they encounter modern physicists who take these phenomena in stride, in fact, take them much more seriously than psychologists do, saying, as physicists,
that they are no longer bound by the types of Newtonian energy distribution, inverse square laws, etc., with which scientists used to regard themselves as
tightly bound.… psychologists probably will witness a period of slow, but definite, erosion of the blandly exclusive attitude that has offered
itself as the only appropriate scientific attitude in this field.
The data from parapsychology will be almost certainly in harmony with general psychological principles and will be assimilated rather easily within
the systematic framework of psychology as a science when once the imagined appropriateness of Newtonian physics is put aside, and modern physics replaces it."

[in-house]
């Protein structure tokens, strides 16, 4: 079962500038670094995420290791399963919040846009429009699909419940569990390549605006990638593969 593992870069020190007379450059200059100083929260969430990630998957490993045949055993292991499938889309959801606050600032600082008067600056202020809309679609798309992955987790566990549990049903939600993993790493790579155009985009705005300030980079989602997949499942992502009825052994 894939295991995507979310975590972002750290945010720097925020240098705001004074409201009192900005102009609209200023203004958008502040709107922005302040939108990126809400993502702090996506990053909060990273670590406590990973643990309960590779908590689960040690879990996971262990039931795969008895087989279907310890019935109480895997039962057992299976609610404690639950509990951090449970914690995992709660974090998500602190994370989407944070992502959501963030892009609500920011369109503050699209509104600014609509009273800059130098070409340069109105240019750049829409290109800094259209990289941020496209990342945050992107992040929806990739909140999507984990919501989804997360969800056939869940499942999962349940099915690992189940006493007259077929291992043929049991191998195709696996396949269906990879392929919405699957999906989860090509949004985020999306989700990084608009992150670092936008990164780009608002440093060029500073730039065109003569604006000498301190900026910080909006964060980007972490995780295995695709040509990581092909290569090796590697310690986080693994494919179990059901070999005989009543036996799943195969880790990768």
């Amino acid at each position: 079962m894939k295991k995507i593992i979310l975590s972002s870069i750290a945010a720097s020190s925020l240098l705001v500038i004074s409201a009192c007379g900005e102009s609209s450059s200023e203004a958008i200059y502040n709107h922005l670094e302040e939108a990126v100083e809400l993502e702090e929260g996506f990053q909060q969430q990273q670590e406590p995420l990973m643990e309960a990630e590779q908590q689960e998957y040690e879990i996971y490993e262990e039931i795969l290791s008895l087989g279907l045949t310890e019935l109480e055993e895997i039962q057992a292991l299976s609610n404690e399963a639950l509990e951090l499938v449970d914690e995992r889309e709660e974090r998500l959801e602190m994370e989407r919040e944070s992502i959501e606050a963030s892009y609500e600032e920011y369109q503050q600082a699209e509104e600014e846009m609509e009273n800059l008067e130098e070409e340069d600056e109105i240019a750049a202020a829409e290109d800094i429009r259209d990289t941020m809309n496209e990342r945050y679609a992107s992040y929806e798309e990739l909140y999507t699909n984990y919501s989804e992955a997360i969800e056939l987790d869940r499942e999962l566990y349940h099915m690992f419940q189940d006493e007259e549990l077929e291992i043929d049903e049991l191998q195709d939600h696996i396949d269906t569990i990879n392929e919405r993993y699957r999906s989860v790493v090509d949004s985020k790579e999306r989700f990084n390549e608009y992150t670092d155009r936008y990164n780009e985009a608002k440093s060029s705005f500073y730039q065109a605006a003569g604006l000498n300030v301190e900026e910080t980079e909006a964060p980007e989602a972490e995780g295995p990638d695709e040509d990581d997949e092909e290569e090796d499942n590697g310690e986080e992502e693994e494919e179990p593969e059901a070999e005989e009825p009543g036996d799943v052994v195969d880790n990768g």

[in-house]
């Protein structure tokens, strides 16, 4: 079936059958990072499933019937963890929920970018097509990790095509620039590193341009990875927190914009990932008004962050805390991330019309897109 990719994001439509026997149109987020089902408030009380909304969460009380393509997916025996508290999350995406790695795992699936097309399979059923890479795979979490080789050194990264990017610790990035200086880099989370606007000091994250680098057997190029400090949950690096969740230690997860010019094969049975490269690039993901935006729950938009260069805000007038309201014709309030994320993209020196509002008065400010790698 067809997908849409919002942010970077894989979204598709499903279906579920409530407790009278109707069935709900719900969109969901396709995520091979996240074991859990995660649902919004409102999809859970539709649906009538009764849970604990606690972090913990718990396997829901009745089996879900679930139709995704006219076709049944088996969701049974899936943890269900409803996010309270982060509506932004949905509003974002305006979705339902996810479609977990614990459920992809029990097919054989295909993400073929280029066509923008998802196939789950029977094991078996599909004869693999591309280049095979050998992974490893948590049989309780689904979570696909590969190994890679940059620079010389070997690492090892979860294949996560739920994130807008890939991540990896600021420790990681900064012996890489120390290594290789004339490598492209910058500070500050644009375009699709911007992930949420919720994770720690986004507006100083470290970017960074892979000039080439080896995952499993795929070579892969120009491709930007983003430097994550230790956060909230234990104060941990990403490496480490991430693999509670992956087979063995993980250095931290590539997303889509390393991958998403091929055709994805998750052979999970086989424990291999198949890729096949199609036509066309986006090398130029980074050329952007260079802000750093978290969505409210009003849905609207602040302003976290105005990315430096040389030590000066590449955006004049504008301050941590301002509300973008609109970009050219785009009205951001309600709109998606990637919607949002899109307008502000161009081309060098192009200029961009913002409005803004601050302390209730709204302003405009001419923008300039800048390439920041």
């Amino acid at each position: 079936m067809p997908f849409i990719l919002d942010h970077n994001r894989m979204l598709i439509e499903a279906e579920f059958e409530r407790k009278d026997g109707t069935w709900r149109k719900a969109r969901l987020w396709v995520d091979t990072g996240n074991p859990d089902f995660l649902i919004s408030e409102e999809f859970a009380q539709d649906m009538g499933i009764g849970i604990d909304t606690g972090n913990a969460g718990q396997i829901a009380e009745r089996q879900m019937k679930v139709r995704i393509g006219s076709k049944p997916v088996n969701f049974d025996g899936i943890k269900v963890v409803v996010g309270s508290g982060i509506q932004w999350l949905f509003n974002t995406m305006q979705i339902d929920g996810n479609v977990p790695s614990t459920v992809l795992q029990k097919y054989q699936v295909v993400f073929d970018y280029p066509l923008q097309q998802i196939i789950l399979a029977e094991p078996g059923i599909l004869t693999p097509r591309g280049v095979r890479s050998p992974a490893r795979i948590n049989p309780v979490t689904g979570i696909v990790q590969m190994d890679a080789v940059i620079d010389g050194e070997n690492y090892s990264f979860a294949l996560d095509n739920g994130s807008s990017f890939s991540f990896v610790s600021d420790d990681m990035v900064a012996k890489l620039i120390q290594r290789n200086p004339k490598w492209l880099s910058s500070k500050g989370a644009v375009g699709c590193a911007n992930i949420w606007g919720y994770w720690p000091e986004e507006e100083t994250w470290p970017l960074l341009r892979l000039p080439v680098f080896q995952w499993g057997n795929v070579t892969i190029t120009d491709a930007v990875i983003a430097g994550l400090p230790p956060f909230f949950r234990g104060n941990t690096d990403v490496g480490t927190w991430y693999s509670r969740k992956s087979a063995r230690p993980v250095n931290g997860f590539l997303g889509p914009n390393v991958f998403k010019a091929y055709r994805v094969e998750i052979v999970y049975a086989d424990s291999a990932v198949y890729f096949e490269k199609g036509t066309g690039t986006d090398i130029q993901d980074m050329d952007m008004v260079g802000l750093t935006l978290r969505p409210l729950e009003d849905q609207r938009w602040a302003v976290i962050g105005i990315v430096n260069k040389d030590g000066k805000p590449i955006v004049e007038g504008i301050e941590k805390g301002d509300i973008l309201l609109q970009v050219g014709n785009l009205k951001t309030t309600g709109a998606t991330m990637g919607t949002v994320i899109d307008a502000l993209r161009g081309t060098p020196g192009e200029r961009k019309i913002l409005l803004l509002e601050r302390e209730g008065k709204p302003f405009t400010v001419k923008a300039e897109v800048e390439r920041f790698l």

"I have little doubt that the scientific worldview will eventually expand to comfortably accommodate those experiences we now call psychic.
We'll need a view of nature that pro-vides a solid theoretical basis for why some things, some-times, are more interconnected through space and time than are
accounted for by classical models of the world. We'll need a science in which the most recalcitrant curmudgeons agree that such 'nonlocal' correlations are a
well-established ingredient of established physics. Of course, we already have such a science. The central mystery in quantum mechanics is precisely why some
things, sometimes, are more connected through space and time than are accounted for by classical, common sense concepts," Radin says.
"The deeper reality suggested by the existence of entanglement is so unlike the world of everyday experience that until recently, many physicists believed it
was interesting only for abstract theoretical reasons.
They accepted that the microscopic world of elementary particles could become curiously entangled, but those entangled states were assumed to be fleeting
and have no practical consequences for the world as we experience it. That view is rapidly changing.